Analyst Outlook: Beyond operations to contribution

It should not be so, but a CIO’s success or failure is often based on peer perceptions.

Control those perceptions and you control your right to a seat at the executive table.

It boils down to being able to effectively articulate your contribution to your peers. By investigating the practices of 20 CIOs, we’ve found that successful CIOs use a combination of tools to achieve this.

It starts with the use of a four-part scorecard covering various areas of contribution: operational, individual, IS, and enterprise. What follows are examples of how contributions can be measured in these four areas.

Operational contributions. Operational budgets need to be an agreed percentage of revenue, most likely between two and four percent. Spending on capital projects needs to be directly proportional to the amount of revenue expected from the investment, most likely calculated as return on investment, with the return being in eight months to two years.

Response time is also important. It’s generally construed as a key indicator of operational efficiency against revenue generation. And system availability also rates a spot on the scorecard. Simply put, if the system is not available, revenue cannot be generated, and the business is let down.

Now here’s the hard part. You must also ask yourself, “What else do I need to do? How can I develop my organization? How can I communicate our successes better?”

Individual contributions. After the CIO has signed off mentally on contribution and knows his or her credibility is still intact, successful CIOs focus relentlessly on their interpersonal communication and collaboration skills.

Most CIOs interviewed said that they had long struggled with communicating complex business/technology issues to their colleagues. Practicing feedback analysis and understanding how your peers learn will enhance your ability to communicate complex topics.

For example, if the executive vice president of sales learns by “talking it out” rather than by reading a memo, the CIO can dramatically improve the quality of collaboration with this EVP by “talking things out.”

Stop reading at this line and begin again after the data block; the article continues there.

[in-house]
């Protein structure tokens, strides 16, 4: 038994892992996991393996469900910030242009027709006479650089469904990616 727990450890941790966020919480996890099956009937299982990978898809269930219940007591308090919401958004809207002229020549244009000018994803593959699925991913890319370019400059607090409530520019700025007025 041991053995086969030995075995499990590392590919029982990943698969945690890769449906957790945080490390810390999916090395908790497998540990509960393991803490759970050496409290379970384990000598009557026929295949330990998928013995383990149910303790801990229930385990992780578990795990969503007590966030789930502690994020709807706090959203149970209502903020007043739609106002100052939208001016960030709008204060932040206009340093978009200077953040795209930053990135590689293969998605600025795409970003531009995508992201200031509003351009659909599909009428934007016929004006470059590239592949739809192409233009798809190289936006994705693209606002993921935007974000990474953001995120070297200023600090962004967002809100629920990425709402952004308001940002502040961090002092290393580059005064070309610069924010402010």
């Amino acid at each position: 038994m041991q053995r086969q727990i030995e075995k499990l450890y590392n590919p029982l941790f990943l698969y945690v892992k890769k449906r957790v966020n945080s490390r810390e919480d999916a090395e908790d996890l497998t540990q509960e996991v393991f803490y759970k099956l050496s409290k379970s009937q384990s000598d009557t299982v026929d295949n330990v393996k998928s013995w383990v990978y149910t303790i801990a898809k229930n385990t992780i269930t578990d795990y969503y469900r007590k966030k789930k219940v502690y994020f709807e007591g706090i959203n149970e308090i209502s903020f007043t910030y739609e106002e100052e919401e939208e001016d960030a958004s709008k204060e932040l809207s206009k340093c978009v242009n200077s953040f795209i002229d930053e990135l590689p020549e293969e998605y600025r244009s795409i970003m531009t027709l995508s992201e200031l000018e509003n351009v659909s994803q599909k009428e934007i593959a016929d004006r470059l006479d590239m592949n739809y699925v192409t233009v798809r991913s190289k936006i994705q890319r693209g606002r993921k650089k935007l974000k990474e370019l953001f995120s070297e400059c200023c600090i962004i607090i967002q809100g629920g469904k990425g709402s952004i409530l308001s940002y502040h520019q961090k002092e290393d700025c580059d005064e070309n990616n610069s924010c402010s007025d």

IS contributions. Generally, a CIO’s reputation is built by the IS staff, so the CIO needs to be a leader in IS staff contribution development. CIOs can track this leadership on the scorecard.

The project management office (PMO) was used in a number of cases to provide a collaborative environment for IT staff and business representatives. This environment provided proof of contribution, mainly along the lines of time, cost and quality. It also provided independent progress reporting and expectations-setting via monthly issues and problem resolutions reports.

Satisfaction surveys topped the list as a key metric. While such surveys might be viewed as an operational set of metrics by most, successful CIOs read between the lines to discern trends in staff development needs, and hence CIO leadership towards contribution.

Deliberate daily, weekly, monthly and annual staff interactions are key practices in IS staff contribution development. They also provide a key learning feedback loop for the CIO to assess what’s working and what’s not working from a contribution perspective.

Enterprise contributions. After considering their personal and IS leadership skills, successful CIOs focus on enterprise contribution. Specifically, they hone in on translating IT metrics into business-contribution language, and ensure that all IT initiatives are aligned with corporate strategy.

Bringing business solutions to the enterprise, whether or not they contain an IT component, is important. These solutions will most likely be business process based, and extend enterprise competitive advantage.

A clear articulation of the CIO’s contribution to the bottom line serves to educate the CEO and board about the transformational value IT has brought to bear on the business.

The contribution scorecard is not a silver bullet, but it can provide a jump start for CIOs facing the need to demonstrate their personal and organizational worth.

QuickLink: 068780

–Andrew Rowsell-Jones is vice president and research director for Gartner’s CIO Executive Programs.

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